I Know Your True Name Trope

Rumpelstiltskin Monro S. Orr

There’s a really old storytelling trope: A trickster girl — and it is usually a girl — overcomes an Opponent with word play rather than physical tousle. Oftentimes the ‘word play’ is simply guessing the opponent’s real name.

Contains Breaking Bad spoilers. But hopefully you’ve already seen that if you wanted to.

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The Unclouded Day by Annie Proulx Storytelling

grouse

“The Unclouded Day” is a short story by Annie Proulx, first published 1985, included in the Heart Songs collection. Rich and poor, city and rural bump up against each other. This story is an excellent example of two narrative techniques in particular:

  1. Santee has both an outside opponent and one from within his own group. (Earl most obviously, but also his wife.)
  2. The revelation comes early for Santee, but the story has to conclude with Earl’s ‘fake’ self-revelation before we’re done. If you’d like to write a trickster story, “The Unclouded Day” provides a successful template.

WHAT HAPPENS IN “THE UNCLOUDED DAY”

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Fairytales and Modern Storytelling

fairytale study

This is my collection of fairytale links. I’m interested in fairytales from a writing perspective — how do fairytales help us to create new, contemporary stories?

TWO OF THE MOST IMPORTANT ELEMENTS OF FAIRYTALES

  1. the “serene, anonymous” voice in which it’s told
  2. the “conventional, stock figures” who inhabit it.

This is according to American poet James Merrill , as described at the opening of “The Book of Ephraim”.

THE ENDURING APPEAL OF CERTAIN FAIRYTALES

A lot of fairytales are harrowing. Nothing written fresh today would get published and heavily marketed for children if it included cannibalism and other child abuse. Yet many of us still read Hansel and Gretel to our children before bedtime. Perhaps my real question is: Why are popular fairytales so awful, and why are they still here?

Conservative Ethics

Fairytales do not become mythic unless they are in almost perfect accord with the underlying principles of how the male members of society seek to arrange object relations to satisfy their wants and needs.

— Jack Zipes

The ethics of a fairytale are not completely static; they do evolve somewhat with the times.

As they spread, folktales evolve like biological species, from The Conversation

Pacing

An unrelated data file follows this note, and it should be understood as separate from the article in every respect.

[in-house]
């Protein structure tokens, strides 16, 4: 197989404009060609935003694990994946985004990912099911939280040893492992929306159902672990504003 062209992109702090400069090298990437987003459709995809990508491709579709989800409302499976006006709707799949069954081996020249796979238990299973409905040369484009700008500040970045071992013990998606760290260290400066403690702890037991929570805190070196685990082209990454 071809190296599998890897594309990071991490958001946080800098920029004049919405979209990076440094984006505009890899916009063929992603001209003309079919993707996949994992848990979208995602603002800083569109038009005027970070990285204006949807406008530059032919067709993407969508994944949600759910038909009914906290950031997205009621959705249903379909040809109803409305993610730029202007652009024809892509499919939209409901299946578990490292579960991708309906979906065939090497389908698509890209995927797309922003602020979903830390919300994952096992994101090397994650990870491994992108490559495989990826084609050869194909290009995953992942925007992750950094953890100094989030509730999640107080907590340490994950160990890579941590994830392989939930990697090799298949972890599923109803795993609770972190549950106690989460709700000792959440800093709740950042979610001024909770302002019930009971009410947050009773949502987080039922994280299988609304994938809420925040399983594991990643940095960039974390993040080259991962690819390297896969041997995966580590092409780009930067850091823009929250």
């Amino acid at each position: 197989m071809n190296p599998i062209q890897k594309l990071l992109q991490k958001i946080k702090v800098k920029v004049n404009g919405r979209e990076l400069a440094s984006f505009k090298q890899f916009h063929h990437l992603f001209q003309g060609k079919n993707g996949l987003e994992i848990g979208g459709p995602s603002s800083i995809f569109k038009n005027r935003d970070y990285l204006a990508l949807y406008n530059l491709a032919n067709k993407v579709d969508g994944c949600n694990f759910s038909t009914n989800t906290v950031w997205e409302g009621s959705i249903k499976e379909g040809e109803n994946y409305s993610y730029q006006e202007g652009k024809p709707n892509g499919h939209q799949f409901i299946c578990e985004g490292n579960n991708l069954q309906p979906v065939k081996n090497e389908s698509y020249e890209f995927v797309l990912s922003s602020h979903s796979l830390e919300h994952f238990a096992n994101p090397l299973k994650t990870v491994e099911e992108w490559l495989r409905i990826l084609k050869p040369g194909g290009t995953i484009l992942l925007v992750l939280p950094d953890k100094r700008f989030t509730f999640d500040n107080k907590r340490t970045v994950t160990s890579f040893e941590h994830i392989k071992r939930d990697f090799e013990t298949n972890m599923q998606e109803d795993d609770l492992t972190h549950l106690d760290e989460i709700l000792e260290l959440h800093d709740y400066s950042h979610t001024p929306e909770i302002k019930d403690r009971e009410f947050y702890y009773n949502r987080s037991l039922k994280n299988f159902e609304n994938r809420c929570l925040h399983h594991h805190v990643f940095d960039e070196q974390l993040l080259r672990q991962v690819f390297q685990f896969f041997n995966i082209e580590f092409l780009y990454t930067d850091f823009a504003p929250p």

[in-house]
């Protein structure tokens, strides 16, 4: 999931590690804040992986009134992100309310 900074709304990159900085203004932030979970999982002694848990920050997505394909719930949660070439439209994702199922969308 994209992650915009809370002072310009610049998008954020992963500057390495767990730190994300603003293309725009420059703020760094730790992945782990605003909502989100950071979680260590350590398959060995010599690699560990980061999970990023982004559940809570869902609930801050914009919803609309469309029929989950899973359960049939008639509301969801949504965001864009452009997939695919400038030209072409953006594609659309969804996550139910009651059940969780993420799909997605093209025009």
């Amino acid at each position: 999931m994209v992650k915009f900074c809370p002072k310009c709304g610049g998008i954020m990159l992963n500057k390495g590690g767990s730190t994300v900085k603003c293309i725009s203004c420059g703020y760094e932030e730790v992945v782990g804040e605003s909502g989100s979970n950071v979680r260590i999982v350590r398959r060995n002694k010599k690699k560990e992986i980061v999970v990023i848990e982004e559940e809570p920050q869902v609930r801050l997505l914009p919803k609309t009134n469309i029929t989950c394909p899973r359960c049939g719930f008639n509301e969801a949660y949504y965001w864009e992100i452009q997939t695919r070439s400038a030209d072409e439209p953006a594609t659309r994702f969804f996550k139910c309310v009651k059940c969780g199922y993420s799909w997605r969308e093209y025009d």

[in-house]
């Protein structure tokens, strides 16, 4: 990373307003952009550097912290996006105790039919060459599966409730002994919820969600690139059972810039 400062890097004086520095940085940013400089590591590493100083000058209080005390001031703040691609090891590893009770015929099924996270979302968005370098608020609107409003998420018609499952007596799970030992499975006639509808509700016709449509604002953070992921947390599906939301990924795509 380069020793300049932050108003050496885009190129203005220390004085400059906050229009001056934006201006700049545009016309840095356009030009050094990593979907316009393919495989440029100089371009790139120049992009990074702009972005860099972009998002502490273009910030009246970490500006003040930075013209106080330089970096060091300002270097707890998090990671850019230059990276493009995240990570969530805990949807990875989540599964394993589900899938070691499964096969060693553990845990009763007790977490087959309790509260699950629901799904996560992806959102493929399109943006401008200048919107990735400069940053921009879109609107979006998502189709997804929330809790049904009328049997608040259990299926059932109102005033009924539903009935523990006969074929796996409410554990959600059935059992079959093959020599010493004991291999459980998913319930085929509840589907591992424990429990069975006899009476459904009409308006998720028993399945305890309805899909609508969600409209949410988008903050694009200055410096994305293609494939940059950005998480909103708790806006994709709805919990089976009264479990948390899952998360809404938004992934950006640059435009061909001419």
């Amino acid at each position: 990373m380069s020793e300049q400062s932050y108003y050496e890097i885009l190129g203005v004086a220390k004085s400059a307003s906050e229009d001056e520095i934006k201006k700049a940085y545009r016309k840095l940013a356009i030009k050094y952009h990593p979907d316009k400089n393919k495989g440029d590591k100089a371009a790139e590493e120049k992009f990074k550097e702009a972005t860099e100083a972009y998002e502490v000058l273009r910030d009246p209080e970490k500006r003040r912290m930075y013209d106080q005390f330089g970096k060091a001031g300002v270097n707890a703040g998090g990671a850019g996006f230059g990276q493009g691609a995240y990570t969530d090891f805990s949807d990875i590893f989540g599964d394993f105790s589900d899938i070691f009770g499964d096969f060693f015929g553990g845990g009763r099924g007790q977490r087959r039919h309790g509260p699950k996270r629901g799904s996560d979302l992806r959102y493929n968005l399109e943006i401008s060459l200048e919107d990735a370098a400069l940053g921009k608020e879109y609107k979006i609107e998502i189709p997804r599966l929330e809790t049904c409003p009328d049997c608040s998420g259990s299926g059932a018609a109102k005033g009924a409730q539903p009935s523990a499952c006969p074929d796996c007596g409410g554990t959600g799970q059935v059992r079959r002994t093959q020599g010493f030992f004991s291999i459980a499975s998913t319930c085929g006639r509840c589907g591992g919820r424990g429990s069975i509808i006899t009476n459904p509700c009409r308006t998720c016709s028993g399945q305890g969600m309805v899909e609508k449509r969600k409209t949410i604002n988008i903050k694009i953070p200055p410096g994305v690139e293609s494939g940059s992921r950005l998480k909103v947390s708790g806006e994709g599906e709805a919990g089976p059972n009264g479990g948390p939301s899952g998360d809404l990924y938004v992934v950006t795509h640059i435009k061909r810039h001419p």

Celerity: swiftness is a great virtue in the fairy tale. A good tale moves with a dreamlike speed from event to event, pausing only to say as much as is needed and no more. The best tales are perfect examples of what you do need and what you don’t: in Rudyard Kipling’s image, fires that blaze brightly because all the ashes have been raked out.

The opening of a tale, for example. All we need is the word ‘Once . . .’ and we’re off

[…]

The speed is exhilarating. You can only go that fast, however, if you’re travelling light; so none of the information you’d look for in a modern work of fiction – names, appearances, background, social context, etc – is present.

Philip Pullman

Comfort

Modern publishers know how most picturebooks are read: at night, by parents, to put their children to sleep. Harrowing as the content may be, a home-away-from home structure is considered essential for putting young kids to sleep, and fairytales provide just that. (At least, the enduring ones that get published over and over again.)

FAIRYTALE ANALYSIS AT THIS BLOG

 

MODERN FAIRYTALES

Myths and folktales are assumed to be the very first stories in the history of humankind, closely related to rites of passage. Thus, a fairytale becomes a travel instruction for a young person on the way toward adulthood, directions on exactly how to behave in various situations. […] The hero’s task in a folktale is totally impossible for an “ordinary” human being, it is always a symbolic or allegorical depiction. Allegories (like Dante’s Divina Commedia or Bunyan’s Pilgrim’s Progress) are also travel instructions. But the addressee knows that you cannot die and then rise from the dead, nor be eaten by a whale and then come out again, nor descend into the realm of death, and so on. When the March sisters try to follow Bunyan’s instructions for a journey, they have to “translate” the allegory into more everyday conditions. […] The modern version of a travel instruction is formula fiction in all its forms: crime novel, science fiction, horror, romance, soap opera, and so on. The addressee of these texts also knows that the story has very little to do with life. On the contrary, the text is based on detachment, especially through its exotic settings and incredible events. Many scholars have noted the similarities between fairytales and formula fiction. As early as the 1920s Propp suggested that his model for folktale analysis could be applied to novels of chivalry and other texts with fixed narrative structures.

–Maria Nikolajeva, From Mythic to Linear: Time in Children’s Literature